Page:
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Re: The company that wants to contribute (was Re: [Duplicity-talk] Vers

From: Gregory Maxwell
Subject: Re: The company that wants to contribute (was Re: [Duplicity-talk] Version 0.5.07 Released)
Date: Thu, 5 Feb 2009 10:24:48 -0500

On Thu, Feb 5, 2009 at 8:04 AM, Quim Gil <address@hidden> wrote:
> You can ask about Nokia's behavior in other community projects around
> GNOME, freedesktop.org, WebKit, Mozilla, Xorg, Linux Kernel... and now
> KDE after the Trolltech acquisition. They tend to have good opinions for
> what I can tell.

Since you suggested it— I can speak up with a view from another project:

Nokia's patent FUD and promotion of patent encumbered media codecs to
the W3C has been incredibly harmful to the adoption of free formats on
the web. 
 (although, fortunately, at least Mozilla has apparently determined
that Nokia's sabre rattling is without merit)

This activity is consistent with Nokia's long term advocacy for
software patents in Europe:

One of the primary purposes of GPLv3 over GPLv2 is assuring that
contributors and distributors do not later assert patents over the
distributed software.  The GPLv3 represents years of development
including extensive consultation with industry.  If Nokia's council is
has specific concerns related to GPLv3 doing something other than the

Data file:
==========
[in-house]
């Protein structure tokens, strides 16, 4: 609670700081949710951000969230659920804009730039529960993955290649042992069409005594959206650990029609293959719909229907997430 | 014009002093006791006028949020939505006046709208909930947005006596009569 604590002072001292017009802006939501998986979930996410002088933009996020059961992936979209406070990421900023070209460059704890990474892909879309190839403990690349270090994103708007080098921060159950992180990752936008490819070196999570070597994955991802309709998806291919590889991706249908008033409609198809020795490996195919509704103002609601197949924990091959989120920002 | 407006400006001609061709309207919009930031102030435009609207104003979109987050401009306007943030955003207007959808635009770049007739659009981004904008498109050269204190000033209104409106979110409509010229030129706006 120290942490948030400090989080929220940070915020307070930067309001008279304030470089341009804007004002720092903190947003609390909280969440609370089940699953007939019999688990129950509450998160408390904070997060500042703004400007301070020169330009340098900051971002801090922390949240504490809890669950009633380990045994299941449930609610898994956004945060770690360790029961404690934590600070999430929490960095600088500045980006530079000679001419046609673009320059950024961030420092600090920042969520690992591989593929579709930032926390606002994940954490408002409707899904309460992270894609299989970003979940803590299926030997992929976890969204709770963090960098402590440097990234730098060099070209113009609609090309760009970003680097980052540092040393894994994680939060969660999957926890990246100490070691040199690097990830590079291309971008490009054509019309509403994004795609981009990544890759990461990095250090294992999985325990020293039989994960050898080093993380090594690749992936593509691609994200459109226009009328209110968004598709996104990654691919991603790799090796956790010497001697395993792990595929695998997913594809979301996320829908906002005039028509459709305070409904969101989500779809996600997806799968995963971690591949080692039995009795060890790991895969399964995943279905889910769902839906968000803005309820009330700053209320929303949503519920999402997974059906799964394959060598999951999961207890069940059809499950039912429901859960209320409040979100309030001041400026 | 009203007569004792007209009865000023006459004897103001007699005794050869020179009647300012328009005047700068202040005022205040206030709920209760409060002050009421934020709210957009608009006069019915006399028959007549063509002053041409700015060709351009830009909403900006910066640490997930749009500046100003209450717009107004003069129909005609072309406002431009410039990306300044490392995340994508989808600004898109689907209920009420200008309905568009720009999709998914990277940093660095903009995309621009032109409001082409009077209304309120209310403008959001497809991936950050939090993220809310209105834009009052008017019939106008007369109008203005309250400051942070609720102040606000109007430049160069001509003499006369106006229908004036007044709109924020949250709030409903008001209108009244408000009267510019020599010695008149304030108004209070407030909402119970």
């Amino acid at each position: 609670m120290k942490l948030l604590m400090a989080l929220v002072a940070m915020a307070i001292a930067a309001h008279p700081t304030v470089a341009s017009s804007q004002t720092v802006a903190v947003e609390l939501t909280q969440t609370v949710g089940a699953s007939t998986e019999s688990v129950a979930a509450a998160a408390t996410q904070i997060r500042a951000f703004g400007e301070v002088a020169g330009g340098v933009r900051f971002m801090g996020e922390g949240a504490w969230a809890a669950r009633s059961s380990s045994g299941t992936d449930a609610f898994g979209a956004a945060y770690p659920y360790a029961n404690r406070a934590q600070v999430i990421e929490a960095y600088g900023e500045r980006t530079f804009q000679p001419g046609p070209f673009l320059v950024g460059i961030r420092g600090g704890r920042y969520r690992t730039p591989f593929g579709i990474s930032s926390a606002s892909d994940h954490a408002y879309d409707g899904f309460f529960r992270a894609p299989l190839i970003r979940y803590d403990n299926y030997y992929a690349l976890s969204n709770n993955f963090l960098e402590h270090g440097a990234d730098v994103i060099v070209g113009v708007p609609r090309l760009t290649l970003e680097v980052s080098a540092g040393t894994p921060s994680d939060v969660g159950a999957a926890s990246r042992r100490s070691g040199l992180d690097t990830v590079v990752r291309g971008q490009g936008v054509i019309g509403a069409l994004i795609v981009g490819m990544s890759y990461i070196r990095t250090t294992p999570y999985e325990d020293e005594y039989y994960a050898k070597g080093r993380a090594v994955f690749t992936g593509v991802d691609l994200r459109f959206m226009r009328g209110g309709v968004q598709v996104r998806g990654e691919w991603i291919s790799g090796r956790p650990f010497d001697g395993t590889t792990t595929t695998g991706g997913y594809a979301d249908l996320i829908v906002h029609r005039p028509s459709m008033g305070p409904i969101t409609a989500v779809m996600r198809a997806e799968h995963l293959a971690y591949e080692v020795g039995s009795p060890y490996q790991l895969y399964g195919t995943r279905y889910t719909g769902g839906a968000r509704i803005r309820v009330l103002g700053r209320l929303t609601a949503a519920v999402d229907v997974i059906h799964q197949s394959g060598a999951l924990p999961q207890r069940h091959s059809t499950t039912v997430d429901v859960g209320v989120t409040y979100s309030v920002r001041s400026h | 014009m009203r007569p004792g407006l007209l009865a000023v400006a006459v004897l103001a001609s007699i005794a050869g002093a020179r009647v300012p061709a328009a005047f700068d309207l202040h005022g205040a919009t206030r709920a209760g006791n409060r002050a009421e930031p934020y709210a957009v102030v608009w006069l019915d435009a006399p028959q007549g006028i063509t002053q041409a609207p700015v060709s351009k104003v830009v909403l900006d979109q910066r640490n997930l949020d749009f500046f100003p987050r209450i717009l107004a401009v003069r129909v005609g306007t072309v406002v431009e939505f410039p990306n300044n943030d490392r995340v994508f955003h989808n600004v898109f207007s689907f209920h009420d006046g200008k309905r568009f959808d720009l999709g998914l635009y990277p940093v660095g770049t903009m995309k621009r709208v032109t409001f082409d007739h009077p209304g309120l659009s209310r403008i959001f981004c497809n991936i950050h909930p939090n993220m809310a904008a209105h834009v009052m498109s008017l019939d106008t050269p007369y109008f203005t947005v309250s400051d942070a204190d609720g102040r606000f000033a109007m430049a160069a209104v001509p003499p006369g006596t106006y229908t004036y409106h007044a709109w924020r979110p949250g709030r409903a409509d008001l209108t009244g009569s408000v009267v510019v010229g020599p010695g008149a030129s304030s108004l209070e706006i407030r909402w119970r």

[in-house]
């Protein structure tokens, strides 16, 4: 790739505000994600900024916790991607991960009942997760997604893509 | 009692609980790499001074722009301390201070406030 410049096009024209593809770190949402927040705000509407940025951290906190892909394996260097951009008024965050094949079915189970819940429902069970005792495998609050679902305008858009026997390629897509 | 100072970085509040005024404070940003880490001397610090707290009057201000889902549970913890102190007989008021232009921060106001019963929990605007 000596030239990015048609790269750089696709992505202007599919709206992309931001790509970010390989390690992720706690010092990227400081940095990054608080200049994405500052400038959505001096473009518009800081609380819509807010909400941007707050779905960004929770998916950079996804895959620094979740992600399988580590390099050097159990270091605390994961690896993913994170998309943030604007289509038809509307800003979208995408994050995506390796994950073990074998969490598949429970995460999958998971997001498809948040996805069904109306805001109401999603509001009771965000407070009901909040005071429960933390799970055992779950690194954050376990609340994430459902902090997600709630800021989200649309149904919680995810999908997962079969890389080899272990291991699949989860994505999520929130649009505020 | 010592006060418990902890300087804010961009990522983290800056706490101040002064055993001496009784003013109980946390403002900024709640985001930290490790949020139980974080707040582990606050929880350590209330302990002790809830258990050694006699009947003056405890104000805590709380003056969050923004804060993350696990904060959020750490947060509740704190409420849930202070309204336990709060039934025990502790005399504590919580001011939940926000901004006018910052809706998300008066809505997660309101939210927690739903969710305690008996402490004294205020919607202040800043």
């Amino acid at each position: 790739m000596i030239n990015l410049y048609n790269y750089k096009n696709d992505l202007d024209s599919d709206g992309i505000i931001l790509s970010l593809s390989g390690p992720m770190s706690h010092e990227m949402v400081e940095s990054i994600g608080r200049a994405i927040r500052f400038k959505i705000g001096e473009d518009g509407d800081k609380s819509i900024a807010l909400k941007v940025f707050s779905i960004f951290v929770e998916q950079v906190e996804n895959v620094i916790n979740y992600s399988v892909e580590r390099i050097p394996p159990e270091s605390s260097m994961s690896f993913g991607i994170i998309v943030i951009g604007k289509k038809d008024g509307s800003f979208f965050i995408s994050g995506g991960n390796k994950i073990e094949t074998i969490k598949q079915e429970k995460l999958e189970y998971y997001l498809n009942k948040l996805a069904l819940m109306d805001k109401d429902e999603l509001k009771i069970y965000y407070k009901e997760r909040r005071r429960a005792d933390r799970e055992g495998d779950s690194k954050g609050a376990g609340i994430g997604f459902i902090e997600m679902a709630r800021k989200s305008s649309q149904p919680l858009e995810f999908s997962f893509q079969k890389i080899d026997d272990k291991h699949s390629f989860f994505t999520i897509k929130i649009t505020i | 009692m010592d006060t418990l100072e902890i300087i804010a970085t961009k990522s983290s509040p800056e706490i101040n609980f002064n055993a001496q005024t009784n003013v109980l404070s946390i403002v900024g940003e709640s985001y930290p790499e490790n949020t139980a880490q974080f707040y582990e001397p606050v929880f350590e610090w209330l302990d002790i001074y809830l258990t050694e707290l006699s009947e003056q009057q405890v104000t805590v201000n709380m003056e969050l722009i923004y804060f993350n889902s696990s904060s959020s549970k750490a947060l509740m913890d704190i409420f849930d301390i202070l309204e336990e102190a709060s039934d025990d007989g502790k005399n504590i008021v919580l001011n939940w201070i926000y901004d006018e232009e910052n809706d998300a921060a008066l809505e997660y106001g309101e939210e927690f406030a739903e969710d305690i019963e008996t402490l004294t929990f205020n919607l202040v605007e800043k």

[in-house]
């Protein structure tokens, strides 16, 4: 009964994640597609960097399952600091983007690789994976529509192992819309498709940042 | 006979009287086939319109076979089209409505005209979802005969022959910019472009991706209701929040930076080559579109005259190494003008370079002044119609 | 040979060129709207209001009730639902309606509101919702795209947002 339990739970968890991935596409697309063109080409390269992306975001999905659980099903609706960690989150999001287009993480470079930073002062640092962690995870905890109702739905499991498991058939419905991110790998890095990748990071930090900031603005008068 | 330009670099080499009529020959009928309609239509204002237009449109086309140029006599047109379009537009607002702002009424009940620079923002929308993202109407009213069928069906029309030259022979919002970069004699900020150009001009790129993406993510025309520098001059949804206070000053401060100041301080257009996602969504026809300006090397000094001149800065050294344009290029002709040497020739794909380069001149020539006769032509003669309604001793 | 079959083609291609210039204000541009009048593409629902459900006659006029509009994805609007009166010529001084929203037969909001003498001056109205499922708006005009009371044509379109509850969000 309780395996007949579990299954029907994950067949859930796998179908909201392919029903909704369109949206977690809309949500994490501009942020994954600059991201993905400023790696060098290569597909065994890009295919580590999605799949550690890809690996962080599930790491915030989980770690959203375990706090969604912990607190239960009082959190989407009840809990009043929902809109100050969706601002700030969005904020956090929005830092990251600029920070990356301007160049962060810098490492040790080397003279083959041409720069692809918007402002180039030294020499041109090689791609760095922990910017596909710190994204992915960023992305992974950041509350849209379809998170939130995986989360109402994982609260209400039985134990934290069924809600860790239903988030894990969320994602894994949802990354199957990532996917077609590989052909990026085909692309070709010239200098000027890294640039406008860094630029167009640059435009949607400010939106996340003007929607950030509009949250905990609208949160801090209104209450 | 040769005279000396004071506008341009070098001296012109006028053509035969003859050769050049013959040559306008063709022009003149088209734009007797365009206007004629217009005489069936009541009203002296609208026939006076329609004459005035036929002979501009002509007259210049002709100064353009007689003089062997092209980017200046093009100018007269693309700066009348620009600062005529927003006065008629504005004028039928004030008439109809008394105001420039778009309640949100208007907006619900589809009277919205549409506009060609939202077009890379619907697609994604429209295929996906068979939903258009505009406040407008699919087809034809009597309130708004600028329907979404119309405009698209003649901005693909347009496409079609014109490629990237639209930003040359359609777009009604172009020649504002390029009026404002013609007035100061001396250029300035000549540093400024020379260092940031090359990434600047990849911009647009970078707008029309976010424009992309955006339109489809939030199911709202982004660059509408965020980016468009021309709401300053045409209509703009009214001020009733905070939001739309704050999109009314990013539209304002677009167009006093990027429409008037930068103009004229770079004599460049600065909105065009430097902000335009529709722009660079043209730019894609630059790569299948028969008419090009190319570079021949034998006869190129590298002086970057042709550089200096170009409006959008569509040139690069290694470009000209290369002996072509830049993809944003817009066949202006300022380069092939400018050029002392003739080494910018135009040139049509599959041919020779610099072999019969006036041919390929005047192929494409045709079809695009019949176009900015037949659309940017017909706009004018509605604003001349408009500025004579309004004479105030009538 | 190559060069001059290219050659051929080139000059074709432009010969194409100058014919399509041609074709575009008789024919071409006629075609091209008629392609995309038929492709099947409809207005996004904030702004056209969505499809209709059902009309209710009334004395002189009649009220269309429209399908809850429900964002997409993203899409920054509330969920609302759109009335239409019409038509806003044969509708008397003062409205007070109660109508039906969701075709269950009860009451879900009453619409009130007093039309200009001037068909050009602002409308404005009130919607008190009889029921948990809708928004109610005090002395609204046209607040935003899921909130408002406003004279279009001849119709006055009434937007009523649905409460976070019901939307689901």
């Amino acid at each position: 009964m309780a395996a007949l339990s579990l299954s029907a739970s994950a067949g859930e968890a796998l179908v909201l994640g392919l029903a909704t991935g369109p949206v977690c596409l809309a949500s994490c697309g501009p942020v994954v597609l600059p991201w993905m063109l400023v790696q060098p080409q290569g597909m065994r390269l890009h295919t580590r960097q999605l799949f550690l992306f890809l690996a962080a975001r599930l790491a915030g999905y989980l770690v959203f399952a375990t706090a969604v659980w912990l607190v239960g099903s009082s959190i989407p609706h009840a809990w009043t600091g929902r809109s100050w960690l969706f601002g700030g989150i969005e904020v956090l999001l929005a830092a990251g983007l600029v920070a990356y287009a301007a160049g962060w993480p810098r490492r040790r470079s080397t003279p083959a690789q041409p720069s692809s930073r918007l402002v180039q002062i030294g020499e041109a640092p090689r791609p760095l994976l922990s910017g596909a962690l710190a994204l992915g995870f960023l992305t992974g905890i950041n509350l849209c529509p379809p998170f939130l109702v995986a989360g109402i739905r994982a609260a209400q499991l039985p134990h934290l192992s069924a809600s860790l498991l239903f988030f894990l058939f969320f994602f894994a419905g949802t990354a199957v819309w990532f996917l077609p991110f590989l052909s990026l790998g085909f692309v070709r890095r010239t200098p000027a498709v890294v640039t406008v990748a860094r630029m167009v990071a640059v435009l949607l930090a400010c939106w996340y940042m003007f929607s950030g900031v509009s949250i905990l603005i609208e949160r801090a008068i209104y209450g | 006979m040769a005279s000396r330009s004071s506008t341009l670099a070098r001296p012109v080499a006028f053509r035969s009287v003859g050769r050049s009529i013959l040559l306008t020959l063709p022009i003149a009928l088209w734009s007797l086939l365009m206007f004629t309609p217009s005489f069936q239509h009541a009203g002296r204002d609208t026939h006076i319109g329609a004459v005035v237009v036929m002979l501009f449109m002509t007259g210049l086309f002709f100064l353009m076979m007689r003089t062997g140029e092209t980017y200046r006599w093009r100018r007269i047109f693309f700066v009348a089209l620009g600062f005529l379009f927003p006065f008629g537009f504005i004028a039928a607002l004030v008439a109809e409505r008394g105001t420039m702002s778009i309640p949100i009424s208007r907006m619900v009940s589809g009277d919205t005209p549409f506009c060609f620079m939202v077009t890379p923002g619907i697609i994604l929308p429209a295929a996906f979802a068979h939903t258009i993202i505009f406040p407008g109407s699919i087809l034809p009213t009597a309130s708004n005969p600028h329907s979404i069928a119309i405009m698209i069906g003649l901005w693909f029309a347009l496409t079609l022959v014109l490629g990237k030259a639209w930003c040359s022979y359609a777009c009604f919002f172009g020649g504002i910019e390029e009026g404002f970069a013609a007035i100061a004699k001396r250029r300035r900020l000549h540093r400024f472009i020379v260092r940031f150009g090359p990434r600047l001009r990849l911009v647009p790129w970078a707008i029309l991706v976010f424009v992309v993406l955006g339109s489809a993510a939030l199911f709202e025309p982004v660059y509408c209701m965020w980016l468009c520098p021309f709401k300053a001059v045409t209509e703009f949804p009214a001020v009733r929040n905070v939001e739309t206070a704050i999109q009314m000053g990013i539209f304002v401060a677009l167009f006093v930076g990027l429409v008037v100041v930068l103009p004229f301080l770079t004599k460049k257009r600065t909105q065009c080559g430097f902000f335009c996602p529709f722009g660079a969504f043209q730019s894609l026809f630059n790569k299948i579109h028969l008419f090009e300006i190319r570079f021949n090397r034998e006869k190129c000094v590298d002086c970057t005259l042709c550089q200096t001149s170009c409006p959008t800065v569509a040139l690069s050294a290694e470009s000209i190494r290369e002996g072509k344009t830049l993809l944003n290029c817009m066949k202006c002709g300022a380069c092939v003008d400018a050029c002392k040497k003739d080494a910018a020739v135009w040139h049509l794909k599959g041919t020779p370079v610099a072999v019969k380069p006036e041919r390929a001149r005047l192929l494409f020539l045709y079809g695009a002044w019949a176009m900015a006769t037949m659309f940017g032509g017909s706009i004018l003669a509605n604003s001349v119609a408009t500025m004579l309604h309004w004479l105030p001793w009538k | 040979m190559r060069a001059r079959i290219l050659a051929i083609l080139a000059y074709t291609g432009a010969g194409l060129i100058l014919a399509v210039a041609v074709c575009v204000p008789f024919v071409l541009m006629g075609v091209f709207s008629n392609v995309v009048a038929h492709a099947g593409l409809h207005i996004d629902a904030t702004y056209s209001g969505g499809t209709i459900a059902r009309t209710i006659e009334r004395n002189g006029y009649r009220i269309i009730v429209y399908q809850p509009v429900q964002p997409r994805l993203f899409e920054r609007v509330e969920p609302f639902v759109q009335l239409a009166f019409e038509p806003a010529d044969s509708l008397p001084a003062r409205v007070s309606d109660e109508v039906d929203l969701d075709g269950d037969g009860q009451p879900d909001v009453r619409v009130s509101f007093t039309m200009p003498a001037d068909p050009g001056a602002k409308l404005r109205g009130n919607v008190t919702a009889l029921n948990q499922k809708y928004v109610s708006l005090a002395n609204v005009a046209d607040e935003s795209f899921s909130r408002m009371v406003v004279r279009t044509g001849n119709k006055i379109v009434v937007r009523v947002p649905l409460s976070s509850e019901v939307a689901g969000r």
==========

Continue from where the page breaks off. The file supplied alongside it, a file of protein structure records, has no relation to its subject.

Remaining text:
publicly stated purposes of protecting free software, than I'm sure
the FSF would be interested in correcting any such flaws in the
license.  In the absence of a public statement about how the GPLv3 is
doing something other than accomplishing its stated mission, it would
be reasonable to assume that someone who asks a project to avoid v3 is
interested in violating the stated mission of the license, or at least
preserving the possibility for the future.

Regardless of the good and honest intentions of the Nokia Maemo team
here legalese exists because honest intentions are not durable:
Honest intentions don't prevent a later rights holder from turning
patent troll. etc.

I would strongly encourage the duplicity developers to take broader
advice on this subject— I'm sure the FSF would be willing to provide
their take on the subject (and, I've found them to be quite reasonable
in the past, for example they recommended the X11 license for a
project rather than the GPL),  and the Software Freedom Law Center
(http://www.softwarefreedom.org/), an independent law firm for Free
Software/Open source projects may be willing to provide some advice.

As GPLv3 adoption increases more projects will likely receiver similar
requests.  While the final decision of licensing is a personal one for
the developers— many of the factors worth considering are common
across many projects.  By taking the time to make a considered and
informed decision here you may save other projects time and risk.


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